Review: The Super-8 Years
- CANNES 2022: With the help of her son David Ernaux-Briot, author Annie Ernaux revisits the 1970s through a fascinating documentary of family archives, in her fabulous analytical style
“At the end of winter, in 1972, we bought a Super-8 camera. We had just turned 30 and had two children. (…) A camera was one of the most desirable objects, capable of capturing life and the world.” Annie Ernaux’s novels have recently been a source of inspiration for cinema with Happening [+see also:
interview: Anamaria Vartolomei
film profile], Simple Passion [+see also:
interview: Danielle Arbid
film profile] and J’ai aimé vivre là [+see also:
film profile]. However, the famous French author decided to give directing a try, alongside her son. And it is a good thing she did, as The Super-8 Years [+see also:
interview: Annie Ernaux and David Erna…
film profile] was presented at the Director's Fortnight at the 75th Cannes Film Festival. This fascinating archival documentary explores how the microcosm of family life (and the existence of a woman in search of emancipation) resonates with a decade of societal changes in France and far beyond, all set in a subtle and sublime voice-over by the filmmaker.
As you can most likely tell, the author of this article is a big fan of the writer. Why? Because her personal style masterfully blends an almost critical observation of her environment (sometimes allowing the most banal details to paint a revealing picture) and an existentialist quest leading to constant questioning, in the hopes that she will fulfil her destiny as a human and especially as a woman. The director’s artistic personality finds its ideal field of expression in this immersion in the Super-8 images captured by her husband between 1972 and 1981.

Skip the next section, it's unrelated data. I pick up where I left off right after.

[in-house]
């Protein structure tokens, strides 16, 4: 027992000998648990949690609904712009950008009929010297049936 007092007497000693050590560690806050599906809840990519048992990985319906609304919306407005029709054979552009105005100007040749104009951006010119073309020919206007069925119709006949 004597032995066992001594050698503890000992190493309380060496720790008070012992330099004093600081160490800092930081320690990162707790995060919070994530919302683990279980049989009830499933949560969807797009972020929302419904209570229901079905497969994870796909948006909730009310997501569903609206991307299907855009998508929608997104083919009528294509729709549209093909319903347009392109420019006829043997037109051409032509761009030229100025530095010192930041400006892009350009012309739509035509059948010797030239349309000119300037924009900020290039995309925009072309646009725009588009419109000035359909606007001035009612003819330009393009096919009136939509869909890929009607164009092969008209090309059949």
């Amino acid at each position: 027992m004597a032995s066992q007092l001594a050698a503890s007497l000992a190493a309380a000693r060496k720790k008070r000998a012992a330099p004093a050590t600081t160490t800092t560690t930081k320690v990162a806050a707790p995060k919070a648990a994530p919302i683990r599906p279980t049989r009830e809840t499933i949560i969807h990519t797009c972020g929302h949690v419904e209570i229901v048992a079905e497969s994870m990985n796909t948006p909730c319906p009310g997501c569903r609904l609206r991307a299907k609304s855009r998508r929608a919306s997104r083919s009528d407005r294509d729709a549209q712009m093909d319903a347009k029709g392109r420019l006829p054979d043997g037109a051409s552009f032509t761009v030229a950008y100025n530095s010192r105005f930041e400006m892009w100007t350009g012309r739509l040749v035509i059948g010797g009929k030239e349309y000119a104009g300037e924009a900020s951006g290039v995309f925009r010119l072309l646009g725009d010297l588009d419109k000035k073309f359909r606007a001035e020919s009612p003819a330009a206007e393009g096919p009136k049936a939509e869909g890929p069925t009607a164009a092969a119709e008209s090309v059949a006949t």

Point by point, the film unfolds and takes new dimensions. First, it’s the portrait of a small family set “amongst the background of the new bourgeoisie” in Annecy, then Cergy-Pontoise: two boys grow up, a marriage becomes more difficult, an old mother living with her children reminds her daughter of her modest background and the summers spent in Ardèche with the in-laws.
Then, there are all the trips, symbolic of a time of openness to the world; trips to Chile in 1972 and even an interview with Allende at the Moneda Palace (unfortunately not filmed), to a vacation place near Tangier, to Albania under the control of Enver Hoxha, to London, Spain, Portugal, Moscow in 1981 and let’s not forget, the first sky trip. The electoral steps of political life in France (from Pompidou to Mitterand) and the path of a housewife who became a writer.
"It was both joyful and melancholic. It was me. It was us". Through these fragments of her history, Annie Ernaux and her son ride the swing of time; they show us the beginnings and the bumps of existence, the places they visited and the people who are now gone. This recomposition assumes clear-cut biases (not everything is explicitly said, far from it), which makes for a documentary with a very personal stamp, giving meaning to a life and taking an angular look at an entire era.
(Translated from French by Margaux Comte)
Did you enjoy reading this article? Please subscribe to our newsletter to receive more stories like this directly in your inbox.